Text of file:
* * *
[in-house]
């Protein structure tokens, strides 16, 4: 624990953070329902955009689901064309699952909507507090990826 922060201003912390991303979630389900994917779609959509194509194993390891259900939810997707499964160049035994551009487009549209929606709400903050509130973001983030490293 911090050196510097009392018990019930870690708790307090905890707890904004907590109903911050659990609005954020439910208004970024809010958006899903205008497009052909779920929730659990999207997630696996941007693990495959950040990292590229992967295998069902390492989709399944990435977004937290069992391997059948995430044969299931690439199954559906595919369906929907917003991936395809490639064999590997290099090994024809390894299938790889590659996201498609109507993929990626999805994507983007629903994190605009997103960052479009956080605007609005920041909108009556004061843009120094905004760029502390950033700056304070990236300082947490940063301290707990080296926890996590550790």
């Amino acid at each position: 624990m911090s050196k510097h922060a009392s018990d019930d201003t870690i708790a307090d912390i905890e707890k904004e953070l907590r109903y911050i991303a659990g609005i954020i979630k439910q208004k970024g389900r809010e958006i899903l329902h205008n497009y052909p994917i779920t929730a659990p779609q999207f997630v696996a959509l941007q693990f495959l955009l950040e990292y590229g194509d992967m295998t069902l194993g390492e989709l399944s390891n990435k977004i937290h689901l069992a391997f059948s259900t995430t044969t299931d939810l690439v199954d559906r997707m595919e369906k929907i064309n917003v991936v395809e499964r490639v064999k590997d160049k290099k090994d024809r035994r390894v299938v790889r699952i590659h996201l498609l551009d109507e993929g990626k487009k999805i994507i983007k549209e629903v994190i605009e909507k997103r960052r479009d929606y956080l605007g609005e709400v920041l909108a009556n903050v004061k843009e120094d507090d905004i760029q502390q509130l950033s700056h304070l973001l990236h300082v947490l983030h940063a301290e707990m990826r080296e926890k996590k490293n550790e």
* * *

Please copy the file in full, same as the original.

[in-house]
């Protein structure tokens, strides 16, 4: 624990953070329902955009689901064309699952909507507090990826 922060201003912390991303979630389900994917779609959509194509194993390891259900939810997707499964160049035994551009487009549209929606709400903050509130973001983030490293 911090050196510097009392018990019930870690708790307090905890707890904004907590109903911050659990609005954020439910208004970024809010958006899903205008497009052909779920929730659990999207997630696996941007693990495959950040990292590229992967295998069902390492989709399944990435977004937290069992391997059948995430044969299931690439199954559906595919369906929907917003991936395809490639064999590997290099090994024809390894299938790889590659996201498609109507993929990626999805994507983007629903994190605009997103960052479009956080605007609005920041909108009556004061843009120094905004760029502390950033700056304070990236300082947490940063301290707990080296926890996590550790």
């Amino acid at each position: 624990m911090s050196k510097h922060a009392s018990d019930d201003t870690i708790a307090d912390i905890e707890k904004e953070l907590r109903y911050i991303a659990g609005i954020i979630k439910q208004k970024g389900r809010e958006i899903l329902h205008n497009y052909p994917i779920t929730a659990p779609q999207f997630v696996a959509l941007q693990f495959l955009l950040e990292y590229g194509d992967m295998t069902l194993g390492e989709l399944s390891n990435k977004i937290h689901l069992a391997f059948s259900t995430t044969t299931d939810l690439v199954d559906r997707m595919e369906k929907i064309n917003v991936v395809e499964r490639v064999k590997d160049k290099k090994d024809r035994r390894v299938v790889r699952i590659h996201l498609l551009d109507e993929g990626k487009k999805i994507i983007k549209e629903v994190i605009e909507k997103r960052r479009d929606y956080l605007g609005e709400v920041l909108a009556n903050v004061k843009e120094d507090d905004i760029q502390q509130l950033s700056h304070l973001l990236h300082v947490l983030h940063a301290e707990m990826r080296e926890k996590k490293n550790e």